When this projector first surfaced at the Consumer Electronics Show we were predictably wowed by its futuristic design. But I'm never one to judge a book by its cover: funky aesthetics aside, does DreamVision's Dream Bee have what it takes to stand apart in the increasingly crowded Full HD projector market?
The limited demonstration (in a hotel suite on the Strip!) created the impression of a very good contrast ratio, a respectable black level and nifty management of motion artifacts.
Now I have the Dream Bee snugly installed in my cinema room, and the good impressions are magnified. Capable of ouputting 1080p HD images, DreamVision's projector will cope with any of the top-line HD DVD or Blu-ray players, and set-top boxes like Sky HD.
I ended up using it to run through the Sky HD test card/HD setup feature, in 1080i, which features Myleene Klass in the role of presenter.
Now, as a classical pianist and ex-Hear'Say member, Myleene has little to contribute to the art of high-def calibration, but at least she does an entertaining job presenting what must surely be the most dumbed-down script ever to accompany a system setup video. And, to be fair, the material did quickly underline the Dream Bee's impressive performance abilities.
The Dream Bee is an interesting design on several counts. First and foremost it is an HD projector which works all the way from 480i to full progressive 1080p, so it has plenty of stretch to accommodate emerging hardware standards over the next few years (1080p from satellite, anyone?).
But this is not a DLP projector. It uses D-ILA reflective LCD technology, originally developed by Hughes and subsequently taken under the wing of JVC. It's a three-chip model, too, meaning the output of three 1920 x 1080 pixel panels is mixed together optically to generate a full colour output.
The beauty of D-ILA, in place of the more usual DLP in this application, is that the projection system is much simpler to engineer than an equivalent three-chip DLP, and no colour wheel is required to mix the primary colours as on a single-chip DLP. Rainbow artifacts of the kind associated with DLP colour wheels are therefore absent.
In addition, the three-dimensional structure of the LCD chip means that the connections to each pixel are hidden from view behind the reflective substrate, so the pixels butt against each other, and there is no visible grid structure. Costs are lower too.
So, in short, what you have here is a three-chip D-ILA PJ with broadly the performance of a three-chip DLP PJ, or better, all at the price of a good single-chipper. Very tasty.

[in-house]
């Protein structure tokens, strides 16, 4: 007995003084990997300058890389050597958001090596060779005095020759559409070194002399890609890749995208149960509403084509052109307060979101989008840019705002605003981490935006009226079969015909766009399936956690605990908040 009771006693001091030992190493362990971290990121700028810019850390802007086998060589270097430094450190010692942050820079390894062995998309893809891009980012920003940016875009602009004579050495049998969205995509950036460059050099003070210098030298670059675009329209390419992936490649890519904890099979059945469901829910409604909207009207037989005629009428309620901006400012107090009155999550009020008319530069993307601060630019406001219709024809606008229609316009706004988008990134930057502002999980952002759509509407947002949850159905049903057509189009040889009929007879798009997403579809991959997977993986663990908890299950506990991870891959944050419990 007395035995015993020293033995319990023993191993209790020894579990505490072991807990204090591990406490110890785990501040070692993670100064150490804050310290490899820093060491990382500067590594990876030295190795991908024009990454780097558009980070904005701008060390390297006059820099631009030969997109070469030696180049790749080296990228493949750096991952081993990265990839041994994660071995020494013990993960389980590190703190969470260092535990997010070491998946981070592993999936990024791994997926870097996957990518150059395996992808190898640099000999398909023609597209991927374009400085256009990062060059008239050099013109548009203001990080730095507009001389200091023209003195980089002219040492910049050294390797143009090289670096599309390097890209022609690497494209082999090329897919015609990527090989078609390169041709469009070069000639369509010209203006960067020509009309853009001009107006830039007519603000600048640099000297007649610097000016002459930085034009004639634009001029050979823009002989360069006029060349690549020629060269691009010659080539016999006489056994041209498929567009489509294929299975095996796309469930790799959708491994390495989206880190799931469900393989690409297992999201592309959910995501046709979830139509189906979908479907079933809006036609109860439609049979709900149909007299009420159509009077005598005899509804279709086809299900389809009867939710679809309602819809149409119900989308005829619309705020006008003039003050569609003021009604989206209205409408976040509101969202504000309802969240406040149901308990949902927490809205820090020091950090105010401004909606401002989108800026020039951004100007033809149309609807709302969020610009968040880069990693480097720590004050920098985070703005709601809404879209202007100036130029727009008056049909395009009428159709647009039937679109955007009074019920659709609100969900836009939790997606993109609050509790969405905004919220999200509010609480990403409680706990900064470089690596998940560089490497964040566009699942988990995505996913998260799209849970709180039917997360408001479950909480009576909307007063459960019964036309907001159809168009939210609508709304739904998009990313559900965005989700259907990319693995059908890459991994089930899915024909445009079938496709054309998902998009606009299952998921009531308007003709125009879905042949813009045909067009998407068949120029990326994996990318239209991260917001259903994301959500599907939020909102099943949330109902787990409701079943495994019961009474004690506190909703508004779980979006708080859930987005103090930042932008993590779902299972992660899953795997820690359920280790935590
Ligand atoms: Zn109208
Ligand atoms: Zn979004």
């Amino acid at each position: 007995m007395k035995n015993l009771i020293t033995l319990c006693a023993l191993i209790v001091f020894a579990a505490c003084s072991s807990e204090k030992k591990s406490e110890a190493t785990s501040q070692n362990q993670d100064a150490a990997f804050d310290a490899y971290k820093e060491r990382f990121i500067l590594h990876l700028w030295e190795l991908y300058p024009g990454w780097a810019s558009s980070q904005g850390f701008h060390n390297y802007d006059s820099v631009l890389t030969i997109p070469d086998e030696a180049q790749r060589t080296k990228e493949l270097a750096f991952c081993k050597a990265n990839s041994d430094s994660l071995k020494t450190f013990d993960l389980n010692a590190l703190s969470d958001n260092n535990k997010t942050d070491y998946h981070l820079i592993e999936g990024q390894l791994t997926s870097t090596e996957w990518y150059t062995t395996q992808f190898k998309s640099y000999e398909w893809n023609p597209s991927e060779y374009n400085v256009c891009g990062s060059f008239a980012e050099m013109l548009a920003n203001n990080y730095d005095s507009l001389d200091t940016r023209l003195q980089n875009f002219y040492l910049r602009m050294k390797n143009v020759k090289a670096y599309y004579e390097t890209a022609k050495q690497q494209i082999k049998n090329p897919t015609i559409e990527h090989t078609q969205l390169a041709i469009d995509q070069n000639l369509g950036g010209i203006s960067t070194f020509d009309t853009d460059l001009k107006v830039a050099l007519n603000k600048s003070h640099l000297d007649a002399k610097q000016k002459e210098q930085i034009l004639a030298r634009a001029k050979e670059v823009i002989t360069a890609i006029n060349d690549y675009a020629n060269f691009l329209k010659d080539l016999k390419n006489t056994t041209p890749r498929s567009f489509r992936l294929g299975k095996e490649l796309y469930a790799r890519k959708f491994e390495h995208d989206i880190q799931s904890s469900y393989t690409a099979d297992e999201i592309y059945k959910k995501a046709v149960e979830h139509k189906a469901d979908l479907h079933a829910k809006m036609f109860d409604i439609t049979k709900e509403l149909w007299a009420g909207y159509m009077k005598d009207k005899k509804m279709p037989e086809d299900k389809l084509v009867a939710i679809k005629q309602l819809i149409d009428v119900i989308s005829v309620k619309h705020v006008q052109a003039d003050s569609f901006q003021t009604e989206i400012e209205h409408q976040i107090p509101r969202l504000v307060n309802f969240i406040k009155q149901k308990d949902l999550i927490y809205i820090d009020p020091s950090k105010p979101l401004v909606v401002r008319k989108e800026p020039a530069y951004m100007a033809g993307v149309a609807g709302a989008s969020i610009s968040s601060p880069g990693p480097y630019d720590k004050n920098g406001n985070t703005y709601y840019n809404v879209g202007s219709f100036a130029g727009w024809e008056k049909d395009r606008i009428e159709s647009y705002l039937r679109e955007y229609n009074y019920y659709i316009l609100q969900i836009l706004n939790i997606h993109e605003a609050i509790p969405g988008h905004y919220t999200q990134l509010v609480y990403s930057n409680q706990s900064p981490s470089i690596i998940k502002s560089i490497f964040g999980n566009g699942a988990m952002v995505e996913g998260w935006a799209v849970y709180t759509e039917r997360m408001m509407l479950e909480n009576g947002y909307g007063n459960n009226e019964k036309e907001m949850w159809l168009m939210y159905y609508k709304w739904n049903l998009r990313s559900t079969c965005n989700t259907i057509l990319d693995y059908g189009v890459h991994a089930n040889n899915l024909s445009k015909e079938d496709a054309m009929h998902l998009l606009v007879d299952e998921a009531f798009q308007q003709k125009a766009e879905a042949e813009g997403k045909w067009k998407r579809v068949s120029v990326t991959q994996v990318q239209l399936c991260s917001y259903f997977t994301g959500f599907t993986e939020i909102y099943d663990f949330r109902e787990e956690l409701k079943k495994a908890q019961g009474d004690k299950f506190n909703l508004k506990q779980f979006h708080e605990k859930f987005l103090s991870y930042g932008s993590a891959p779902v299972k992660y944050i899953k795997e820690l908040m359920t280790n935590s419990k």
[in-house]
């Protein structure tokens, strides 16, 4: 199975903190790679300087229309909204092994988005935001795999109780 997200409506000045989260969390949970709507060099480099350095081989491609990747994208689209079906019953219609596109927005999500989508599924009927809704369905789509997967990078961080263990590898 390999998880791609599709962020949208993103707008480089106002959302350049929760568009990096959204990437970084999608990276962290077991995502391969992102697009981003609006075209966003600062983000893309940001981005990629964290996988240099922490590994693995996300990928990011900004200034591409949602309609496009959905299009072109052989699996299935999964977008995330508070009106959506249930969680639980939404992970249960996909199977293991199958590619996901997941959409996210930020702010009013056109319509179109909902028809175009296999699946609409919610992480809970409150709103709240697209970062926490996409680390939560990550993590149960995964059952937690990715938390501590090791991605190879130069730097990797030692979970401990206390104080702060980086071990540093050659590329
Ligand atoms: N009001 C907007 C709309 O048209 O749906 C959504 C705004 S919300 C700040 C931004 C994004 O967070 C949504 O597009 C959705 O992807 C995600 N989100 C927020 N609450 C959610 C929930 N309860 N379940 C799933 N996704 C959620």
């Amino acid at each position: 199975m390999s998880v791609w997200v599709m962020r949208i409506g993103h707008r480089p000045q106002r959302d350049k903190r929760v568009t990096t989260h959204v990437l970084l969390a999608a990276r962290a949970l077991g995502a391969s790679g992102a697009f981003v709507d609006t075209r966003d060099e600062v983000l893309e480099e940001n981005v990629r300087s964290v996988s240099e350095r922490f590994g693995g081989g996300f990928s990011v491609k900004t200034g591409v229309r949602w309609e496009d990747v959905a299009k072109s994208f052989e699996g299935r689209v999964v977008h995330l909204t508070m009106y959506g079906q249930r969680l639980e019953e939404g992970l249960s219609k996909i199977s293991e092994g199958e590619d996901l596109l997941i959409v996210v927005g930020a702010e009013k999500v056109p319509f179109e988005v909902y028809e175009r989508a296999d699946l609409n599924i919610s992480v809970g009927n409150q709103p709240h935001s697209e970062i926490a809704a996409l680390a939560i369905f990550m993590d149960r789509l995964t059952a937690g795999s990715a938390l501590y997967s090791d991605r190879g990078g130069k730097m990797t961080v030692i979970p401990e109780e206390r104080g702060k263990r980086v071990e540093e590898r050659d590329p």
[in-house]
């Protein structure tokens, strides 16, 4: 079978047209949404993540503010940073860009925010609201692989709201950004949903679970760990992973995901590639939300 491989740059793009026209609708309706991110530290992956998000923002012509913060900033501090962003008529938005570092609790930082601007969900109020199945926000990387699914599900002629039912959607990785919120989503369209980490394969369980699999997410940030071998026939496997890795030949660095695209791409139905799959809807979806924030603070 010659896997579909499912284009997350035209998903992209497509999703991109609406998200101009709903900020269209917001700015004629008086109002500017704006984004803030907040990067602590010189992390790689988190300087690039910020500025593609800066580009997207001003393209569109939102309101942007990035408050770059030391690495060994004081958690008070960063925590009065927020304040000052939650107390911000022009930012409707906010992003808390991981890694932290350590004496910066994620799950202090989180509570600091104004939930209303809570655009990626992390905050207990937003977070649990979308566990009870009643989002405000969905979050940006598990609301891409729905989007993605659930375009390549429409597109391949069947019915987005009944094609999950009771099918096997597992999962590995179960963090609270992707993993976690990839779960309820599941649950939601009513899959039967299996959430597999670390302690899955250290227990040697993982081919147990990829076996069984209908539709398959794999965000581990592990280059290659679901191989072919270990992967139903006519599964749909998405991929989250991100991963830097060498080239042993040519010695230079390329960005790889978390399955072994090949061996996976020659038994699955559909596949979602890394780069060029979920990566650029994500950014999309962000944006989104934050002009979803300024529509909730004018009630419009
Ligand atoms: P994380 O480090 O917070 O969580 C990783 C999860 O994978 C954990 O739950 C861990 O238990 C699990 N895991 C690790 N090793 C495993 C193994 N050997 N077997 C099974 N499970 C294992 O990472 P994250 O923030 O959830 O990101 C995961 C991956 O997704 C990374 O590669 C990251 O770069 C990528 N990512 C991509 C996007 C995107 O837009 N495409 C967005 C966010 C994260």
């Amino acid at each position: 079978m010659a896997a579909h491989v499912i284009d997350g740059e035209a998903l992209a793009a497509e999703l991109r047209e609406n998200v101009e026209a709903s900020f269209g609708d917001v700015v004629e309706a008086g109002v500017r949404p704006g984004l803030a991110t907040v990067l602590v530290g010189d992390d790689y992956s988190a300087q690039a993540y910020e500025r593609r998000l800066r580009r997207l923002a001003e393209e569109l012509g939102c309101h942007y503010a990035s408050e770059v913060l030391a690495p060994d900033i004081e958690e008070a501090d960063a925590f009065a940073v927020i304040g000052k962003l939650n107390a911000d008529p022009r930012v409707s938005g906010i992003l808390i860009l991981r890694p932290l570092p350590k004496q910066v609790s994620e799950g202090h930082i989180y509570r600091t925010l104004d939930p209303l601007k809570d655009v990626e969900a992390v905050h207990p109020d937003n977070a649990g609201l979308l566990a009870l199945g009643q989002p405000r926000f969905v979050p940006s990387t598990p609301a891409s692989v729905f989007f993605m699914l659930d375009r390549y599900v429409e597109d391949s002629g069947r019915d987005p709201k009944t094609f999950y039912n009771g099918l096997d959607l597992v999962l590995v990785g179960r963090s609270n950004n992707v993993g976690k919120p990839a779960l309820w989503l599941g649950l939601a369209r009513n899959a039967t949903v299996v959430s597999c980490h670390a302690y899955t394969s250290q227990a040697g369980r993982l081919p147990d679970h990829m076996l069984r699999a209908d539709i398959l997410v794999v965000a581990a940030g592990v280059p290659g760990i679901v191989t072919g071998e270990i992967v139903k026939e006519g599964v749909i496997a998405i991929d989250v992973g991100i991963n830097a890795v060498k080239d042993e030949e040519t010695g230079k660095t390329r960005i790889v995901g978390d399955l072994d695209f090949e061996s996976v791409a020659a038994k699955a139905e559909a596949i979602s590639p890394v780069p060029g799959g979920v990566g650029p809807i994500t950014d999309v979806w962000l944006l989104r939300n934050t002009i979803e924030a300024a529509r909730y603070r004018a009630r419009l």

Lies, damn lies
Two specific claims are made for this model which don't fully stand up on test. First is that the Dream Bee is somewhat bulkier and heavier than the maker implies. Secondly, the claim for low noise operation (22db) has a caveat.
While it isn't particularly loud, the noise that it makes is more characterful and perhaps more intrusive than its rivals. Placement of the unit is therefore a careful consideration.
I had the odd finger problem with the unit control system too - the button matrix appears to have been arranged counterintuitively. With a bit of practice, though, this should cease to be an issue.
Thankfully, the remote control provides an excellent workaround, and adds direct access to many key features. The range of controls and options is wide enough to satisfy almost anyone, and the unit comes with five presets for colour and other settings, two of which are user adjustable.
If you really need more comprehensive controls (colour, for example) or you need fuller interconnection possibilities, there is another version of the Dream Bee, the Pro.
This comes with an external scaler offering four HDMI inputs and an extra component input, plus more video outputs (including HDMI) and superior image processing capabilities. It's similar in principle to the DigiOptix processor that comes with SIM2's C3X Link, and will set you back £2,500.
Connections here are still adequate, including two HDMI HDCP v1.2 inputs, component video and a bidirectional RS-232 for home automation and firmware upgrades.
Powering the Dream Bee is a range of digital image processing algorithms, including VXP video processing, a 10bit internal video scaler, TruMotionHD de-interlacing, FineEdge processing and FidelityEngine noise reduction and image enhancements. Much of this - though not all - is from the upmarket Gennum stable. The result is a clean set of video parameters.
Colour reproduction is subtle in indoor and outdoor scenes, and skin tones are expressive and have the right degree of complexity and depth. Results are excellent with fixed and moving images alike. 1080i source material, from HD DVD and Sky+ for this test, is handled particularly well.
Using the light engine from JVC's award-winning HD-1, the Dream Bee was always going to be good. Add superior aesthetics and a filmic character to rival the best three-chip DLP designs, and you've got a peach of a PJ.